Times like this make you wonder, did Obama learn NOTHING in the Senate? He's acting like an 8th grader, bullying other students and trying to blame them for not willingly giving him their lunch money every day. .


Quoting grandmab125:

 It may not have had much effect on DC airports, but remember, they all have to fly back to DC from airports all over the country.

Quoting SallyMJ:

I respectfully disagree. Apparently these rules weren't being applied in the DC area. Just the rest of the country. And who knows - the members of Congress and the Senate may have been able to get right through, being the celebrities they are.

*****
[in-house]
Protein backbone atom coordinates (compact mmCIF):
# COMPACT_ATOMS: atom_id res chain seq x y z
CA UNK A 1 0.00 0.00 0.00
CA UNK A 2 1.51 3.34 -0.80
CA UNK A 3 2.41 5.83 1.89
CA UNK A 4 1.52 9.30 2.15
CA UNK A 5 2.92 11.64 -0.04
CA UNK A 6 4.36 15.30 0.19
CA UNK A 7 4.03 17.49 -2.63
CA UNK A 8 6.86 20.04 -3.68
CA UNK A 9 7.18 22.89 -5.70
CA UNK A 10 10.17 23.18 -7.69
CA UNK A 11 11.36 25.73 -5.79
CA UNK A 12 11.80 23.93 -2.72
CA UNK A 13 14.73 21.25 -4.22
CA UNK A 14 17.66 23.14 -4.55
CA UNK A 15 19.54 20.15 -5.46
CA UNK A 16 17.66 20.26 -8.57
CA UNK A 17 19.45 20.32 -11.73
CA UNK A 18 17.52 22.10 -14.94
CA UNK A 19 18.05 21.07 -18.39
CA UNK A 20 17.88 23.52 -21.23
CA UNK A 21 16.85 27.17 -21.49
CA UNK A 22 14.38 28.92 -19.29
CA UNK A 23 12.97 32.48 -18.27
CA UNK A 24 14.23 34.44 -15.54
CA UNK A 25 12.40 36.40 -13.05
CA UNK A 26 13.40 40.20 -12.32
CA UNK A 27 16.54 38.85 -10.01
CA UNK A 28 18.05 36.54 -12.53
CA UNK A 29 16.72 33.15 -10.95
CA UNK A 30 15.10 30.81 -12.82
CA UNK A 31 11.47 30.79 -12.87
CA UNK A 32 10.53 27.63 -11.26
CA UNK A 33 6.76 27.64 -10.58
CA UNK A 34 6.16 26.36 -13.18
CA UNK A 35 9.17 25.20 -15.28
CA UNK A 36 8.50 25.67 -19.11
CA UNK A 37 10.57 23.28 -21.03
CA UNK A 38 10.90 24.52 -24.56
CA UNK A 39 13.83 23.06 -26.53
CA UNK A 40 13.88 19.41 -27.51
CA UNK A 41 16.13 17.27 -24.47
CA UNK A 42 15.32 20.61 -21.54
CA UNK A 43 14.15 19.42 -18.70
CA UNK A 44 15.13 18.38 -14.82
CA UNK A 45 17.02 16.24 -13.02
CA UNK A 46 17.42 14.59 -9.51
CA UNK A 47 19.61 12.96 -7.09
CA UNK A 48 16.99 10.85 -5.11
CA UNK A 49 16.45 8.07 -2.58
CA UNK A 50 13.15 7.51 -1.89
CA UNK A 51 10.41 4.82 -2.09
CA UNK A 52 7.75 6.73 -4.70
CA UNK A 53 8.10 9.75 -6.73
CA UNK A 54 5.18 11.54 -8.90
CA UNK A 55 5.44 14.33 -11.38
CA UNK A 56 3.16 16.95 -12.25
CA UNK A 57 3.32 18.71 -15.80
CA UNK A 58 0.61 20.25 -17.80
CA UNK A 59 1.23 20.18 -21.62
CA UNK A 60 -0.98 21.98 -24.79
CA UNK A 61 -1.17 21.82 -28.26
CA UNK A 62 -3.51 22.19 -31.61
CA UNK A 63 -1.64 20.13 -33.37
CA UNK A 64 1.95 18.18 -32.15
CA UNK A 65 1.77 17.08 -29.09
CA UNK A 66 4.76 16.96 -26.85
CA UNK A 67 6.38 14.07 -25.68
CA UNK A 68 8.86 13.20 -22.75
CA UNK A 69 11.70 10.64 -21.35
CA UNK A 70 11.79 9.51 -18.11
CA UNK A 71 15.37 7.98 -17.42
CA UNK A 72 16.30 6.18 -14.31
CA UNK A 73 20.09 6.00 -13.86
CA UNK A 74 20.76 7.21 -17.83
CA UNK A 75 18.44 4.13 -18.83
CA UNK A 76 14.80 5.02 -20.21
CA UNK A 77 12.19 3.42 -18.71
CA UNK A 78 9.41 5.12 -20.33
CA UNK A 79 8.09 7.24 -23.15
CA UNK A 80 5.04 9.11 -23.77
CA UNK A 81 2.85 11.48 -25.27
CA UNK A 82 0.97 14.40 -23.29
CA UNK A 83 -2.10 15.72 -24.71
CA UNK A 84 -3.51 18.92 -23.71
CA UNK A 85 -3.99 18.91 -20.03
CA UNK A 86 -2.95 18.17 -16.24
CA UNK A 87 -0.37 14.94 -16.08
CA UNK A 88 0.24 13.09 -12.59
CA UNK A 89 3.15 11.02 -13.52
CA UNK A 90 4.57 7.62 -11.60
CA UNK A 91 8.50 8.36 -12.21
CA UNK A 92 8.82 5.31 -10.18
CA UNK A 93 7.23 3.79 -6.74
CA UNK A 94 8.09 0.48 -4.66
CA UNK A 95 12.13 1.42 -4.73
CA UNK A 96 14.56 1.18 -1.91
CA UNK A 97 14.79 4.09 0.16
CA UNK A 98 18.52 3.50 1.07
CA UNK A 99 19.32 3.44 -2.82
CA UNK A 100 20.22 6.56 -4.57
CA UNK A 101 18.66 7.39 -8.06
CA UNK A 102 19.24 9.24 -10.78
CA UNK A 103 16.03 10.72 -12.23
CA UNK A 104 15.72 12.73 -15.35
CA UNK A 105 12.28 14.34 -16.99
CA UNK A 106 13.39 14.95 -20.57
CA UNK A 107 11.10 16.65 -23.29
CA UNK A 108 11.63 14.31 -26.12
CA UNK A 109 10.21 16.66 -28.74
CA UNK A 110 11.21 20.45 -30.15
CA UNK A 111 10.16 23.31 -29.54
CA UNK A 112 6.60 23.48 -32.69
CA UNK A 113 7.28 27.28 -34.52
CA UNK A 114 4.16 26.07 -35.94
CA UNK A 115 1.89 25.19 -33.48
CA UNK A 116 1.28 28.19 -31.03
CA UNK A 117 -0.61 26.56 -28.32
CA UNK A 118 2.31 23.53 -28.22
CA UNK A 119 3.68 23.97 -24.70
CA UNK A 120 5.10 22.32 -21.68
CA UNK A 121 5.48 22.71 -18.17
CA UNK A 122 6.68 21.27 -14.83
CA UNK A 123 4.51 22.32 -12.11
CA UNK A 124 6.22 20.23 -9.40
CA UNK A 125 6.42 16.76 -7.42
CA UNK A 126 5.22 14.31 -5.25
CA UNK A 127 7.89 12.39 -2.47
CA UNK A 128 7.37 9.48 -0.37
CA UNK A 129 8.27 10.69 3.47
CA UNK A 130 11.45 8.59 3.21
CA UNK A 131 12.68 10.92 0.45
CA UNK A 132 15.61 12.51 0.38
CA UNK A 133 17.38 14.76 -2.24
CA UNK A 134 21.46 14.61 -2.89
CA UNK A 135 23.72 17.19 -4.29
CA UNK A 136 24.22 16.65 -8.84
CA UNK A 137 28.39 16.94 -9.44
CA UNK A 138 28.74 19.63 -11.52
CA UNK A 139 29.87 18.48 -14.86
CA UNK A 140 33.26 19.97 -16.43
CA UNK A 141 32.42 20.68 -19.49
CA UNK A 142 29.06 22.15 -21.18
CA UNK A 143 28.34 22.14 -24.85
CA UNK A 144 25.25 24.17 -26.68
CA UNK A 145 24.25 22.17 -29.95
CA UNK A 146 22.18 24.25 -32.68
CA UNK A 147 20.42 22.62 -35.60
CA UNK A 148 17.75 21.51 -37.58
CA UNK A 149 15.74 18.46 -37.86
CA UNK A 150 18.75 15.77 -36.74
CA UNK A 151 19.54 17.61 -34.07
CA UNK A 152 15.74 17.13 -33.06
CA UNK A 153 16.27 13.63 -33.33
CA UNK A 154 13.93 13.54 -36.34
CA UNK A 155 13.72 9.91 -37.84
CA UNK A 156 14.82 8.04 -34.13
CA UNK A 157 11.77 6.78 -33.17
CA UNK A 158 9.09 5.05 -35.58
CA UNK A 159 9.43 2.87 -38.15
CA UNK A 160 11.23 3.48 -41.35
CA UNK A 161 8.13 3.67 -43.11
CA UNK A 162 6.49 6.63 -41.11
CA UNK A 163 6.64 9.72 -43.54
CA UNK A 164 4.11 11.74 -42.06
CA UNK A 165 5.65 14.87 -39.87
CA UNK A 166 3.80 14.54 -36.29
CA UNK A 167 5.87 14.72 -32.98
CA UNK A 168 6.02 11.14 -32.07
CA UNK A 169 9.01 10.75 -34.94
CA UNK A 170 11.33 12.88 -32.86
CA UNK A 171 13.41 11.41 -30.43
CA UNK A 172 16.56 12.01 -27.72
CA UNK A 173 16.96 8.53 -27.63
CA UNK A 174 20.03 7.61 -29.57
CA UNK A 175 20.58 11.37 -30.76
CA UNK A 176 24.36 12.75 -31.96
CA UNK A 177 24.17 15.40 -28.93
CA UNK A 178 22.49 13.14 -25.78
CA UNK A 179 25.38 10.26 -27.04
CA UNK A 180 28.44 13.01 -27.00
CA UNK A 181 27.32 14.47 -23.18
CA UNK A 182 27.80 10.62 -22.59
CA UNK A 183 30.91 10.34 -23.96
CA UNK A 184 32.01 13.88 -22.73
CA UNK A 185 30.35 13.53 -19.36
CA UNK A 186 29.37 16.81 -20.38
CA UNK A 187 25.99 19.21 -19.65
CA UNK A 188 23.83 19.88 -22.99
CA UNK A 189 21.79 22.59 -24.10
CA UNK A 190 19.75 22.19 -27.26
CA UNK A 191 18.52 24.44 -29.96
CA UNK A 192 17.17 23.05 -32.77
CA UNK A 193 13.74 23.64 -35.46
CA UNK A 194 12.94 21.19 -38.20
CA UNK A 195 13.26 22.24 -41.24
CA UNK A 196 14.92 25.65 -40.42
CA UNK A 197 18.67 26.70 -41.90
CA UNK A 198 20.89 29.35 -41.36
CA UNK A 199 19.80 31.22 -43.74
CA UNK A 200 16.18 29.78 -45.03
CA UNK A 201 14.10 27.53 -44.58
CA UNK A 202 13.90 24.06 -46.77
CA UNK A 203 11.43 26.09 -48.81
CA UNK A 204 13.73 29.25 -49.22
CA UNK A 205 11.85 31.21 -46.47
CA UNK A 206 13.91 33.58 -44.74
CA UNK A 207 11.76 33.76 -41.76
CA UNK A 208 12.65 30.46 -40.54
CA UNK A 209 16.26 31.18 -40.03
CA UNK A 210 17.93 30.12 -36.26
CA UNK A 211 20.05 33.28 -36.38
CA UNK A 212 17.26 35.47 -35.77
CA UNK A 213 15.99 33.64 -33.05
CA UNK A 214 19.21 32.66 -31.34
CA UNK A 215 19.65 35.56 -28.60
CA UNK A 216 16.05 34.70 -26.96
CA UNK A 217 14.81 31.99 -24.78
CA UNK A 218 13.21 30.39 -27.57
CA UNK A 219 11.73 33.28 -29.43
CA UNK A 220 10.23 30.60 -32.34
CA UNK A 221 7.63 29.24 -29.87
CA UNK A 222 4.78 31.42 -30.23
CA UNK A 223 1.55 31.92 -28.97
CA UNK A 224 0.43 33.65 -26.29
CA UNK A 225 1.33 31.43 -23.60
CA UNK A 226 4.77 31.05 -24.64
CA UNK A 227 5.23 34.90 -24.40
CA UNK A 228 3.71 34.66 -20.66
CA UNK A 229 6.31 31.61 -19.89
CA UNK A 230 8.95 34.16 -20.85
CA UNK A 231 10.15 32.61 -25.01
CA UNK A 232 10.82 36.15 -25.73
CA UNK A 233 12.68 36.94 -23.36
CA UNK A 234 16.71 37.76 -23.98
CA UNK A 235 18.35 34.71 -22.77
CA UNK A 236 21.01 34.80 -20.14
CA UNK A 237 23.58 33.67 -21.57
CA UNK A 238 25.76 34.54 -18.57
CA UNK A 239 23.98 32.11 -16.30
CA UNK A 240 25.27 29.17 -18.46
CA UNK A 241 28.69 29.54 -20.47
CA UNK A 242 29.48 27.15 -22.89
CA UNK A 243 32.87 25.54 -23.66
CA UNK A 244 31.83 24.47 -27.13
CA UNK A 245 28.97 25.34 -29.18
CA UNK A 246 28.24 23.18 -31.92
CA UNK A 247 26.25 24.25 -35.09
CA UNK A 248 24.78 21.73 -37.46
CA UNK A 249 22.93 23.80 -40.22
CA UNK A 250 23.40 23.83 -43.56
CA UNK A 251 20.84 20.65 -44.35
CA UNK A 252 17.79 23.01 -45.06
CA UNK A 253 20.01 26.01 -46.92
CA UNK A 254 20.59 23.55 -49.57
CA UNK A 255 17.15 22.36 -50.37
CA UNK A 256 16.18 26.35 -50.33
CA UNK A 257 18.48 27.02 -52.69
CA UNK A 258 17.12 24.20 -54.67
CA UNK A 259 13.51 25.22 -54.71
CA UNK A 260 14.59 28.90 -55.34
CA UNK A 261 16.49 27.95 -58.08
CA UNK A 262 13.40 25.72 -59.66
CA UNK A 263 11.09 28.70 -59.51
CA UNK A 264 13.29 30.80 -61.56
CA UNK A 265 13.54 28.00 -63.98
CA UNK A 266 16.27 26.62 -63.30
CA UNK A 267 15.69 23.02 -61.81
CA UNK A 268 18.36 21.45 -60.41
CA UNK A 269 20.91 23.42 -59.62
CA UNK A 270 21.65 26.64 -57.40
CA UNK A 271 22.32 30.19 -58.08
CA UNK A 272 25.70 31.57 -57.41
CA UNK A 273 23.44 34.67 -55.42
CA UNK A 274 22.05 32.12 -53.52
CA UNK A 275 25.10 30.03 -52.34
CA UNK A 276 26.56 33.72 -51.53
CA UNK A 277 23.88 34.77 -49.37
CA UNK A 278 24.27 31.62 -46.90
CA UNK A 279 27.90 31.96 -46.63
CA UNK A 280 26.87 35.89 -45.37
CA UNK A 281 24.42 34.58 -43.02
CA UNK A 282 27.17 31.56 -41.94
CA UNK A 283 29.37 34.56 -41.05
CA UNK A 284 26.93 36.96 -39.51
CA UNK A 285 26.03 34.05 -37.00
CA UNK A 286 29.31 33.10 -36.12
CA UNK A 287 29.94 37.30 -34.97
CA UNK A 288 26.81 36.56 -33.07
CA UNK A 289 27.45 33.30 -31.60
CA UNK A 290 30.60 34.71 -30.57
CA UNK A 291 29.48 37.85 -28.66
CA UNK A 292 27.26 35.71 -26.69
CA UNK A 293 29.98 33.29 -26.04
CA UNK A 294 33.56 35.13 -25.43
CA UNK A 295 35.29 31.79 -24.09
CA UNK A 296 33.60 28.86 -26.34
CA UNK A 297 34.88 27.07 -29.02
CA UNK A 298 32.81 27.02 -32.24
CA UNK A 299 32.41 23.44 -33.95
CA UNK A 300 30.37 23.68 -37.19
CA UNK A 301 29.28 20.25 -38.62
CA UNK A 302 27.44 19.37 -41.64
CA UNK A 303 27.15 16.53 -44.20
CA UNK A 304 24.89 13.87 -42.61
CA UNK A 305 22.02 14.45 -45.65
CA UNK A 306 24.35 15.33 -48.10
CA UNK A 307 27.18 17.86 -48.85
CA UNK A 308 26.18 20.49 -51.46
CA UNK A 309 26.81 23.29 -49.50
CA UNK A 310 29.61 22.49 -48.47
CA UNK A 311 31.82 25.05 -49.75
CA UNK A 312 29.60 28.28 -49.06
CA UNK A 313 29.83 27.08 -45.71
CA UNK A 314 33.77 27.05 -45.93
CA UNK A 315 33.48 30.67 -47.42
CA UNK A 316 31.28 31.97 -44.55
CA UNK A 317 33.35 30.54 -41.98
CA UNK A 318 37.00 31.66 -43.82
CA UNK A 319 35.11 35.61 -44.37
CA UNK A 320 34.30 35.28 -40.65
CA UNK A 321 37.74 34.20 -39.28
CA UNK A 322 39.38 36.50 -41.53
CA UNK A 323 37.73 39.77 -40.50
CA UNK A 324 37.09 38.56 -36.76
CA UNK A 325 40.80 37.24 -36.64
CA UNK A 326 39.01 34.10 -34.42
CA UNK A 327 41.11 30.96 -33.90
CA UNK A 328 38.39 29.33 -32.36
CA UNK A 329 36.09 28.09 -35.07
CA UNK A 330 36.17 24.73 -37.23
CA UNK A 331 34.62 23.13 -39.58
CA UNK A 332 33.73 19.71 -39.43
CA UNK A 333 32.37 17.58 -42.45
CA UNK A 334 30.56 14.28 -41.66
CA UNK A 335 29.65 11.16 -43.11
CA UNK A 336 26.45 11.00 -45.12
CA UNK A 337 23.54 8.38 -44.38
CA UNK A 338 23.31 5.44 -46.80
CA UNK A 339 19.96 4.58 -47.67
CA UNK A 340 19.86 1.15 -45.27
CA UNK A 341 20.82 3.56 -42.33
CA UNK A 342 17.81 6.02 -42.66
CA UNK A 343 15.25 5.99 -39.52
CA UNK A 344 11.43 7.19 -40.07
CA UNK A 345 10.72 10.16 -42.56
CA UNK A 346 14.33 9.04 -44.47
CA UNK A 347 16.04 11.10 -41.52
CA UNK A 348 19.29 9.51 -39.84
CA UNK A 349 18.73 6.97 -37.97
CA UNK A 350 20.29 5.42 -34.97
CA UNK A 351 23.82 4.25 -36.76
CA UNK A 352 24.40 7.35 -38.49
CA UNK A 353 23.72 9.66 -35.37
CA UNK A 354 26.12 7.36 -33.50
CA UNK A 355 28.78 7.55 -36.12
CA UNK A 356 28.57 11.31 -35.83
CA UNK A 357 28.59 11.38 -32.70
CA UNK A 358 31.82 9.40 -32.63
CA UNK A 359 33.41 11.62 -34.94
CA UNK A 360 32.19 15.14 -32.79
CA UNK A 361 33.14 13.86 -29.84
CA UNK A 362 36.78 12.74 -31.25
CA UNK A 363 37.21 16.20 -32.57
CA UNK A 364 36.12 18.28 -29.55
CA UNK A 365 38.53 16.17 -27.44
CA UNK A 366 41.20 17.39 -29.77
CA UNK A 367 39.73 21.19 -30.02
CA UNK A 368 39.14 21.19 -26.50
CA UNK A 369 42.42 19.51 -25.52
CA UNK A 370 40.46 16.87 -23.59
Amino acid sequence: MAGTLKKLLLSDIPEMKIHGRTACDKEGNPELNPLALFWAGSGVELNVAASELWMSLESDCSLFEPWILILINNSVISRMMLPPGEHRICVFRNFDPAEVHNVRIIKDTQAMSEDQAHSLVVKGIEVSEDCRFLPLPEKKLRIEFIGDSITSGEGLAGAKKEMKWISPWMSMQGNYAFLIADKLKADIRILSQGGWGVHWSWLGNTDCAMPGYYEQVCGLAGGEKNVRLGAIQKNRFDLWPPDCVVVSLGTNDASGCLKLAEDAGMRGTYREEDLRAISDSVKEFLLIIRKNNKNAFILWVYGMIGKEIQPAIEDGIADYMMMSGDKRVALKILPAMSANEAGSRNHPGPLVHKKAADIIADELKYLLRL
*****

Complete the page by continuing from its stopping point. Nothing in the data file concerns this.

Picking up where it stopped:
I think their constituents hassled them out of their minds - and they knew then they could not do anything until the air traffic controller issue was corrected. 


Quoting grandmab125:

 Remember ladies, most of those esteemed members of the House and Senate fly home every weekend.  This was just a self-serving move, IMHO.  Although, I am glad they did it.



 



SallyMJ
by Ruby Member on Apr. 30, 2013 at 3:16 PM
1 mom liked this

I agree - and alluded to this. 

Apparently these rules weren't being applied in the DC area. Just the rest of the country. 

Quoting grandmab125:

 It may not have had much effect on DC airports, but remember, they all have to fly back to DC from airports all over the country.

Quoting SallyMJ:

I respectfully disagree. Apparently these rules weren't being applied in the DC area. Just the rest of the country. And who knows - the members of Congress and the Senate may have been able to get right through, being the celebrities they are.